Pharmaceutical marketing in America

Adil Menon
Ali Mchaourab
Cleveland, Ohio, USA


A Pharmacy for Every Need (plate 24).
Charles Émile Jacque. 1843. The Art
Institute of Chicago.

Within the past few decades, there has been a great change in how the pharmaceutical industry markets its products in the United States. Prices of medical drugs have skyrocketed as regulations have been eased by lawmakers. Granting more control to pharmaceutical companies has allowed the industry to bypass healthcare providers by going straight to the consumer. Pharmaceutical companies have increased their influence on the medical literature and been granted access and leverage in the political system.

Direct-to-consumer (DTC) marketing effectively exploits the concept of patient autonomy to undercut physician authority.1 It has been argued that only a country that strongly venerates rugged individualism and distrust for authority would allow direct marketing to flourish and allow the pharmaceutical industry to undercut physicians in order to advance their own interests. However, the stated purpose of such advertising is to “create an urgency to treat disease earlier and more aggressively” with the goal of producing a self-diagnosis that can be converted into a clinical one. Within this framework, doctors are presented not as medical experts capable of guiding the patient to the best decision, but rather “obligatory obstacles to be overcome.” Through policy shifts beginning in the 1980’s “clinical freedom became constrained by algorithms,” which compounded this diminution of physician authority relative to pharmaceutical companies.1 Through these policies, physicians fell prey to the DTC narrative: “the behavior of clinicians is… progressively less likely to be based on knowledge derived from direct clinical encounters.” Looking to these arguments regarding DTC marketing, it can readily be argued that these ad campaigns do little to truly empower patients while simultaneously serving to enervate physicians’ authority and the public’s perception of the profession. It is apparent that through this type of marketing and through the exploitation of the concept of patient autonomy, the pharmaceutical industry has assumed enormous power from physicians in almost every facet of practice. From education in their own field to decisions on diagnosis and treatment, the pharmaceutical industry seized much desired influence without the need to intervene directly.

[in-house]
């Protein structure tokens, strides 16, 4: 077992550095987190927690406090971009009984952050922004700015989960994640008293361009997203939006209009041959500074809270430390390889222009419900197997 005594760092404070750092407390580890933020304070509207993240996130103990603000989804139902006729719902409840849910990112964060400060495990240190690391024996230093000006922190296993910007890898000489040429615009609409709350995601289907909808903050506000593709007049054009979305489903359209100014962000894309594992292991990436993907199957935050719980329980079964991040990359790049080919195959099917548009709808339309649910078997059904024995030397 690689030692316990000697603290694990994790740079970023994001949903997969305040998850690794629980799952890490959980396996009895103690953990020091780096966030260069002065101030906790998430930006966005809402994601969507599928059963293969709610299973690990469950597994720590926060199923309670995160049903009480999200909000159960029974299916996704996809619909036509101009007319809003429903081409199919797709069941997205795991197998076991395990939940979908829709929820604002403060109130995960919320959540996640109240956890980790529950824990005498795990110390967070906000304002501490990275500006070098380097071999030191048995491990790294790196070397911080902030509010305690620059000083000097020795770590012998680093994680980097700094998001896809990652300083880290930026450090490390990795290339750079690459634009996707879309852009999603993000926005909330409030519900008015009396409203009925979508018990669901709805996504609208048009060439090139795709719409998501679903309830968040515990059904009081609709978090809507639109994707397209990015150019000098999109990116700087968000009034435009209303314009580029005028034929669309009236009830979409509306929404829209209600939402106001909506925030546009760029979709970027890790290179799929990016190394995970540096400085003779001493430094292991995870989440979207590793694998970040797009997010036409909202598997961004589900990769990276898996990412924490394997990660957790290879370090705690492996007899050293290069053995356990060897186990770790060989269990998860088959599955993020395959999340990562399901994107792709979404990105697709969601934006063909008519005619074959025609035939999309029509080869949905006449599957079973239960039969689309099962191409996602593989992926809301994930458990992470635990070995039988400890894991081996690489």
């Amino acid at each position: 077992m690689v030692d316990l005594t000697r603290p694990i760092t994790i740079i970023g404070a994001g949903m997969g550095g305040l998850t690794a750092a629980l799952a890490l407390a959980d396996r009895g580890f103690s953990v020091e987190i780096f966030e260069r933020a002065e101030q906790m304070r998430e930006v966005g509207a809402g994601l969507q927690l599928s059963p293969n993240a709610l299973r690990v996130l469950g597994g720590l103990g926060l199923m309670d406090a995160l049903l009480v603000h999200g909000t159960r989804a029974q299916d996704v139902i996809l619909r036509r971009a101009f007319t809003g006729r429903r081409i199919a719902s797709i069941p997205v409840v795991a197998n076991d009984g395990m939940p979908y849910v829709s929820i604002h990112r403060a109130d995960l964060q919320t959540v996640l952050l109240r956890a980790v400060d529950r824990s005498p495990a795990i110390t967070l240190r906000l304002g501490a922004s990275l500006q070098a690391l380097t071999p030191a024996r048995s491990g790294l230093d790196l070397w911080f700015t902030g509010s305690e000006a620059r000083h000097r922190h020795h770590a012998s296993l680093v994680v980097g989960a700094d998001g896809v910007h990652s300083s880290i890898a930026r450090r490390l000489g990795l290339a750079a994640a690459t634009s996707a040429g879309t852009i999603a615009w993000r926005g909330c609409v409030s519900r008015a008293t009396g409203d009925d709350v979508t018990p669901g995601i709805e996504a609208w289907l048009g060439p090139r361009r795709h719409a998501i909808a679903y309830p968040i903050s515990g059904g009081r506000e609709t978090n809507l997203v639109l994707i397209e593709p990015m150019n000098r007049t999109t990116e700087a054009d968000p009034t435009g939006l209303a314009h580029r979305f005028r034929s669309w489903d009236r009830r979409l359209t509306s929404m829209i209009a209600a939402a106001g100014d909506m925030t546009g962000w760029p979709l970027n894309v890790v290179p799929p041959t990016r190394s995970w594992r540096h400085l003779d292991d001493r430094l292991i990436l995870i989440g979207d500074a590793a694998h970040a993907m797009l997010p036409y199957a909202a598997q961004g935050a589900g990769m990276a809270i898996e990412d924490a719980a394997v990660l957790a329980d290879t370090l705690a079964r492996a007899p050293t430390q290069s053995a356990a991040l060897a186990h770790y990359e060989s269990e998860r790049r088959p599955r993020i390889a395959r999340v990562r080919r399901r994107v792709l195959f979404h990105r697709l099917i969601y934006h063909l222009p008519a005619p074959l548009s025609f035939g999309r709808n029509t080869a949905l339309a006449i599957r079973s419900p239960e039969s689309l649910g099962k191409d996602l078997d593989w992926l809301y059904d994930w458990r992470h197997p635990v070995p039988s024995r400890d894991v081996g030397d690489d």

The second dynamic of pharmaceutical interference relates to the medical literature. This is as much beholden to market pressures as any other industry and can create enormous conflict for journals as they make difficult choices, such as whether to “publish a trial that will bring US$100 000 of profit or meet the end-of-year budget by firing an editor.”2 The impacts of this tension are plain. In an analysis of 73 articles published in the New England Journal of Medicine, the Washington Post determined in its analysis that “60 were funded by a pharmaceutical company; 50 were co-written by drug company employees; and 37 had a lead author that had previously accepted outside compensation from the sponsoring drug company in the form of consultant pay, grants, or speaker fees.”3

This influence over the literature is compounded by direct authority over studies themselves. Here too, we see the consequences of the national faith in market forces, allowing industry pecuniary support for research to grow to such an extent that it now exceeds that of the National Institutes of Health (NIH). This in turn brings myriad opportunities for bias. For example, the structure of trials could be modified to present trial findings in a better light. Companies can hand pick researchers motivated to work for their interests, and perhaps most troubling, can effectively bury negative or hazardous results. These concerns have already borne empirical fruit. The odds of deriving results in favor of industry interests are 3.6 times greater in research sponsored by the industry than in research sponsored by government or nonprofit groups.4 As companies fund a larger share of research, they have shifted the job of conducting trials away from nonprofit academic hospitals towards for-profit “contract research organizations,” making pro-corporate bias even less likely to be challenged. As summarized by Joseph Ross, a professor at Yale Medical School, because of all these influences “the entire evidence base has been perverted.”5